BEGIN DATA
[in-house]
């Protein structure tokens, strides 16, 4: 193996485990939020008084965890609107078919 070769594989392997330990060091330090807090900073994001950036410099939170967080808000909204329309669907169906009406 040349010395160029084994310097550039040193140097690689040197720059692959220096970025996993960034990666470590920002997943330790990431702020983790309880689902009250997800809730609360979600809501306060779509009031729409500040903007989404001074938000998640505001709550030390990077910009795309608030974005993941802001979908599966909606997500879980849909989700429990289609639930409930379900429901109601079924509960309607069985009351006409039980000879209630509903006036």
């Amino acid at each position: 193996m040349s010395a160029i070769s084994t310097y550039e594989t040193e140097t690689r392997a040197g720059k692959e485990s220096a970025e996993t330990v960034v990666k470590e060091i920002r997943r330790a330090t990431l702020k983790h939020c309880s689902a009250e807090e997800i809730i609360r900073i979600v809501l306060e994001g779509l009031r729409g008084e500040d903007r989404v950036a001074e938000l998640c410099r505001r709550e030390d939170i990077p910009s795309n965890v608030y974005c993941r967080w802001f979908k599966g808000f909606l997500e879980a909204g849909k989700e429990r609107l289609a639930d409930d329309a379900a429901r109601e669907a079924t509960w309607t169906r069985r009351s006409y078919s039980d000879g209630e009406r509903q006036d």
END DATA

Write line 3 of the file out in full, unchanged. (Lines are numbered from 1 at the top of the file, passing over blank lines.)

């Amino acid at each position: 193996m040349s010395a160029i070769s084994t310097y550039e594989t040193e140097t690689r392997a040197g720059k692959e485990s220096a970025e996993t330990v960034v990666k470590e060091i920002r997943r330790a330090t990431l702020k983790h939020c309880s689902a009250e807090e997800i809730i609360r900073i979600v809501l306060e994001g779509l009031r729409g008084e500040d903007r989404v950036a001074e938000l998640c410099r505001r709550e030390d939170i990077p910009s795309n965890v608030y974005c993941r967080w802001f979908k599966g808000f909606l997500e879980a909204g849909k989700e429990r609107l289609a639930d409930d329309a379900a429901r109601e669907a079924t509960w309607t169906r069985r009351s006409y078919s039980d000879g209630e009406r509903q006036d």